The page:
Has the recession started? When will it end?

Most questions I am getting these days revolve around the idea of whether or not we are in a recession. Rising interest rates, lower GDP, and corporate earnings all point to recessionary times, but it is difficult to know when we enter or when we are done.

Here are my thoughts.

To my knowledge, we have never entered a technical recession BEFORE interest rates stopped hiking. The cadence normally is as follows:

  1. Economy overheats and inflation becomes an issue.
  2. The Federal Reserve hikes interest rates, consolidating M2 (a measurement of the nation’s money supply that estimates all of the cash that everyone has in hand or in short-term bank deposits)
  3. Unemployment rises due to less money in the system
  4. Recession

In this case, due to the massive stimulus from COVID-19 shutdowns and the government overreach, there is more money in the system than ever before, resulting in the fastest growth we have ever seen.

For reference, M2 (as measured by non-government bank deposits – IRAs) in March 1960 was $299 billion, as compared to today, M2 is almost $21 trillion. This is an approximate annual growth of 6.96%. However, M2 grew by an annual rate of 18.16% from February 2020 to February 2022. For home gamers, that’s 300% more growth in two years. In other words, the Federal Reserve took 12 years of monetary growth and jammed it into two years, including two recessions. This was the federal government’s answer to COVID-19 shutdowns.

So, this is to say it might take a little pain before it is said and done. Interest rates have risen so rapidly that it put the regional banking business on the precipice of extinction and caused three of the four largest bank failures EVER this year. The bond market in 2022 was the worst it’s ever been in the history of bond markets in terms of return. War, civil riots, elections, China’s re-opening, and reimagining the supply chain out of China, all play into the idea of wondering when a recession will hit and how long will it last. A question designed for forward-looking conclusions about getting life back in order and restarting the growth machine we are so accustomed to from the last 10 years.

The answer to that is that simply, life has changed. I do not expect the same growth engines of the massive bull run from 2009-2020. Nor do I expect no inflation and zero interest rates to come back anytime soon. However, I do expect the market to parse out good and bad businesses, especially in the technology sector where easy money and million-dollar bonuses were handed out to Stanford graduates in Silicon Valley, just for a title. Those days may be long gone.

I expect to go back to normal. Secular growth markets, bond yield that will actually yield some income, and knowing what you own will be more important than owning everything.

In the absence of runaway growth that everyone will soon realize, tax planning, strategic investment decisions, and unemotional investment planning will be more important than in the last 20 years, and maybe ever. If we include the estate planning tax rules that sunset in 2026, this may be the most important time to have a sound financial plan incorporating investments, tax, and estate planning.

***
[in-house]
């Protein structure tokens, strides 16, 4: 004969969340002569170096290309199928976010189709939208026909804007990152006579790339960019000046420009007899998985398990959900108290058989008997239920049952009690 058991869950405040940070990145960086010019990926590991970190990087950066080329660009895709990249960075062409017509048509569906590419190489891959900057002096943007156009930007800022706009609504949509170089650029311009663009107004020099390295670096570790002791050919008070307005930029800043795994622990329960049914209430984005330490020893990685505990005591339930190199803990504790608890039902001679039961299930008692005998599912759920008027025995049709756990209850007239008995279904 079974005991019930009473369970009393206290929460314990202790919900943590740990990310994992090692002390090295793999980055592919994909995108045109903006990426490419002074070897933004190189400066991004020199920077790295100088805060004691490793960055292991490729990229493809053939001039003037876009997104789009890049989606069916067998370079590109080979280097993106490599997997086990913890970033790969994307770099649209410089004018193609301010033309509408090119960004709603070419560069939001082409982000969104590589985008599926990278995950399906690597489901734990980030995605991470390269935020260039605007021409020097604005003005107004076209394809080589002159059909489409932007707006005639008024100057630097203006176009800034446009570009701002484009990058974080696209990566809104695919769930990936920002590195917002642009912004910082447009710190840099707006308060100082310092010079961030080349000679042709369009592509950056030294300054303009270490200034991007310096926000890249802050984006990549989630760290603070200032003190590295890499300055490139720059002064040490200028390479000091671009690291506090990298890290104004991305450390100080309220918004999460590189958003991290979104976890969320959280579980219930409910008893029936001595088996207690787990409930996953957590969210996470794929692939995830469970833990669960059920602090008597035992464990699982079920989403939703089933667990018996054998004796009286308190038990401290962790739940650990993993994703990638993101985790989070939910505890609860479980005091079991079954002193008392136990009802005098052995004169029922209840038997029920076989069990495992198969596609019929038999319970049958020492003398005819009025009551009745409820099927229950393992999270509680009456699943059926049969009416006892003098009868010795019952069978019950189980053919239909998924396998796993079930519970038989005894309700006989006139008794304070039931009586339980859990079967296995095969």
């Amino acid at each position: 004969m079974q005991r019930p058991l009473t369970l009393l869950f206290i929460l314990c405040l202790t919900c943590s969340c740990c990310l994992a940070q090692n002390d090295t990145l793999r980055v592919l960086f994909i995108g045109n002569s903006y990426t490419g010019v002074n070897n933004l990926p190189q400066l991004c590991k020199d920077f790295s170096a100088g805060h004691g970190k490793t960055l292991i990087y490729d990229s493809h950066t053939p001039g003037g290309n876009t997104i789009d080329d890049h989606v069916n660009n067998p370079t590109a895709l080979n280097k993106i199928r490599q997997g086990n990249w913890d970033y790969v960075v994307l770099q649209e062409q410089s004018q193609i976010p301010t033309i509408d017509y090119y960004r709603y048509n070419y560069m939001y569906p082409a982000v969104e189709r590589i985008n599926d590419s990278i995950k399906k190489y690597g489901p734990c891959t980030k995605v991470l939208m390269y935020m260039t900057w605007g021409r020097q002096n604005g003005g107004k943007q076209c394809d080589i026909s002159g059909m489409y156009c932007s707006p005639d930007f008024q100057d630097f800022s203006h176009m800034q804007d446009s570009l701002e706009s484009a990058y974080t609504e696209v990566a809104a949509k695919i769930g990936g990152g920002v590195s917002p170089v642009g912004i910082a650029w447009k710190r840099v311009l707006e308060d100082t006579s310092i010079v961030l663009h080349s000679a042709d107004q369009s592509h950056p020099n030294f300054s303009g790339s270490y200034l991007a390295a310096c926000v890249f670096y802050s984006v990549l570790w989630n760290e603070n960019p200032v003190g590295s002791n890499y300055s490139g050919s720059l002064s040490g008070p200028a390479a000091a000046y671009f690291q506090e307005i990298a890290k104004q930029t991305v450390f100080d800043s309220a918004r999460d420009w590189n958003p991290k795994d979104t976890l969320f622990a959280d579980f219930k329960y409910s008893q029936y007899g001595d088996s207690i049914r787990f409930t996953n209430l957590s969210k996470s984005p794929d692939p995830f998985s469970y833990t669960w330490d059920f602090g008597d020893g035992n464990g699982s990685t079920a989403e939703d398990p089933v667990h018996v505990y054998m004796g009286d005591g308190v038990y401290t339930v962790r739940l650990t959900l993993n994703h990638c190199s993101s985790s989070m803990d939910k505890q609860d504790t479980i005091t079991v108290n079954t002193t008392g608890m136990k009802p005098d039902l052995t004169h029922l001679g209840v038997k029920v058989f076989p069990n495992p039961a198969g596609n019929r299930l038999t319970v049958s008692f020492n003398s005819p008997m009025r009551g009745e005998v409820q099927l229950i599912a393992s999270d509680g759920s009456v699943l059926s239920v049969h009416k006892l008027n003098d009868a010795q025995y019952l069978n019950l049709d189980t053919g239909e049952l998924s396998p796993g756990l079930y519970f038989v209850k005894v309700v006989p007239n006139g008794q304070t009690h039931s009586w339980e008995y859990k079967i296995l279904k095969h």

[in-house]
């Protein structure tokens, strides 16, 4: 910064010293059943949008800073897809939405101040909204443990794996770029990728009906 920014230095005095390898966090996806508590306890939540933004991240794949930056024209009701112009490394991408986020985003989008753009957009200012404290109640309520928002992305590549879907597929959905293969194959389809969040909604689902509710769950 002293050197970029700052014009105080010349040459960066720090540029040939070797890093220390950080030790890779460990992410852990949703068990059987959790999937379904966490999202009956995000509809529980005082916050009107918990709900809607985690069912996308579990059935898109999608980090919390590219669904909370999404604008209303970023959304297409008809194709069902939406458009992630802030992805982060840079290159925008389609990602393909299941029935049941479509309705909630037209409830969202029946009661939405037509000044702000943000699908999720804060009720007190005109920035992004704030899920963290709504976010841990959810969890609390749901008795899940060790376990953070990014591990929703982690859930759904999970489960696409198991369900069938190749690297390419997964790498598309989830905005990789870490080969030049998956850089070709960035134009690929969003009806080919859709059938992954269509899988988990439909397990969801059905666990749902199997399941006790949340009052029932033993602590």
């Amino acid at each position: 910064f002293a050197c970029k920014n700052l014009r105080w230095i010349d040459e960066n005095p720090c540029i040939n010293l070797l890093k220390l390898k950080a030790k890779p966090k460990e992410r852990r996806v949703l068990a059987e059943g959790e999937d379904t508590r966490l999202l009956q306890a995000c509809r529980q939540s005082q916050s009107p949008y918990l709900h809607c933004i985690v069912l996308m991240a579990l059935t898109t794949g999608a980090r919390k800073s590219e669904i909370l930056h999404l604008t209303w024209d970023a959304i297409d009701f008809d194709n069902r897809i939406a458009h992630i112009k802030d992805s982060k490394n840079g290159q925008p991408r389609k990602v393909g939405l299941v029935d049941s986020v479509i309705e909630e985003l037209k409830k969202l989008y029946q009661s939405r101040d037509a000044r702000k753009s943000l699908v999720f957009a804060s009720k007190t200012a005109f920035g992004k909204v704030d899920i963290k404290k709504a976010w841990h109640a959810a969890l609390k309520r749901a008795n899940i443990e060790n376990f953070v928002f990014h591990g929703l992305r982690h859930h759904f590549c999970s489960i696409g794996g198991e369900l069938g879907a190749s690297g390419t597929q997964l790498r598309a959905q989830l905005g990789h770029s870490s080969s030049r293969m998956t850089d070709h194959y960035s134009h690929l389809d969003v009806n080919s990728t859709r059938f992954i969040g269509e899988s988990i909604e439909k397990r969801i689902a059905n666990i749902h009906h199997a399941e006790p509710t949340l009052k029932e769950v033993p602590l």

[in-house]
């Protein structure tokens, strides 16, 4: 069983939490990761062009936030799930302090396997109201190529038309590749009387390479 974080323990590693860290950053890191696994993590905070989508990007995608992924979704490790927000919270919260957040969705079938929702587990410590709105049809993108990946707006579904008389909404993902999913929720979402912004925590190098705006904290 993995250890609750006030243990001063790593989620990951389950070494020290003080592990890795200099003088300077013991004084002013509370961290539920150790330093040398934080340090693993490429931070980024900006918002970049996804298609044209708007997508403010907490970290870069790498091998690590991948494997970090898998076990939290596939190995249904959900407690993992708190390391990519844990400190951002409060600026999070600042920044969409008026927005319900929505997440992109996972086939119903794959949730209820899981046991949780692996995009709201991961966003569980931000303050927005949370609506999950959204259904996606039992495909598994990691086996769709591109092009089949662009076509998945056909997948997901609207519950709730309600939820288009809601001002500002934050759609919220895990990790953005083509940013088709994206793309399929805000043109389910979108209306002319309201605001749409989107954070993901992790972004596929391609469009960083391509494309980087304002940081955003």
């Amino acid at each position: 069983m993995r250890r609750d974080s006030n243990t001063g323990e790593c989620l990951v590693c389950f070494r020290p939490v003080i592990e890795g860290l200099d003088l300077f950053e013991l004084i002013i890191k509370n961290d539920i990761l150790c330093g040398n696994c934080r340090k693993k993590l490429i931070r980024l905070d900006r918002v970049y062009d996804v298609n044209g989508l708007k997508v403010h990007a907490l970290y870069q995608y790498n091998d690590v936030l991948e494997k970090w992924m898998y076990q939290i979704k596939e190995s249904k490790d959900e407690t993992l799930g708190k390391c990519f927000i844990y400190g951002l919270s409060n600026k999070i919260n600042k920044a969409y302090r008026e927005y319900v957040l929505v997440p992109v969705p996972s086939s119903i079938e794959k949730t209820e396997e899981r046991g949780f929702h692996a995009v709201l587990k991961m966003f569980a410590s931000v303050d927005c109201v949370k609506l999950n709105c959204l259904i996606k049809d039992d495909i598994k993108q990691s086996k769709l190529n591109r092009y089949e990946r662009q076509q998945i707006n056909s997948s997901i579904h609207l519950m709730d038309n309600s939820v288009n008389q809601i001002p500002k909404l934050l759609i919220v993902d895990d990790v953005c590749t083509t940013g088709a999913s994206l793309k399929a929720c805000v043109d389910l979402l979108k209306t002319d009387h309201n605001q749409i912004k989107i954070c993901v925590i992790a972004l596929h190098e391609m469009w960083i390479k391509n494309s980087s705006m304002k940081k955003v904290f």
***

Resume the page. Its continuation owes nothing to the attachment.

If I were to predict what will happen next, my best guess is that the Fed ends rate hikes in May 2023. We will enter a recession in late 2023 or early 2024, and the Fed lowers short-term rates to target 3.5% to combat the recession. M2 ends up around $20.14 trillion in the first quarter of next year, assuming reversion to the mean of 6.86% growth from the starting point of $15.450 trillion in February 2020, which really isn’t all that far away from where we are now at $20.818 trillion.

Despite my early education and my original plan to work for the Federal Reserve after studying economics, please remember that I am not a professional economist. I am a wealth planner and portfolio manager. So here are some key points I am advising to my clients, considering all this information.

    1. Know what you own and be targeted in your investment plan. Traditionally, the best sectors in recessionary periods are:

• Utilities
• Healthcare
• Consumer Staples
• Real Estate – BE CAREFUL HERE
• Bonds

  1. Be properly insured, especially if you have a taxable estate or a family. In recessions, people tend to feel dejected and fall into hard times, causing mortality rates to increase. Make sure to protect yourself and your family.
  2. Do not day trade your accounts or deviate from a well-thought-out plan.
  3. Growth-oriented clients – Think about what you want to own in five years and start buying now.

A few things I am currently watching:

  1. Federal Reserve notes after raises
  2. AAPL and Microsoft earnings
  3. Transports
  4. NHL Playoffs

As always, I am available to answer any questions or be a resource to you and your family or friends. Please do not hesitate to call or email me. Happy Mother’s Day!

Philip Clark, CPWA®, CFP®, CLU®| Director/Portfolio Manager – Wealth Management
Direct: 626.788.3947 | philip.clark@krostwealth.com

This information should not be construed as tax advice, nor should be taken as financial planning advice. Please consult your tax professional. These opinions are based on observations and research and are not intended to predict or depict performance of any investment. These views are as of the close of business on 05/10/2023 and are subject to change based on subsequent developments. Information is based on sources believed to be reliable; however, their accuracy or completeness cannot be guaranteed. These views should not be construed as a recommendation to buy or sell any securities. Past performance does not guarantee future results.


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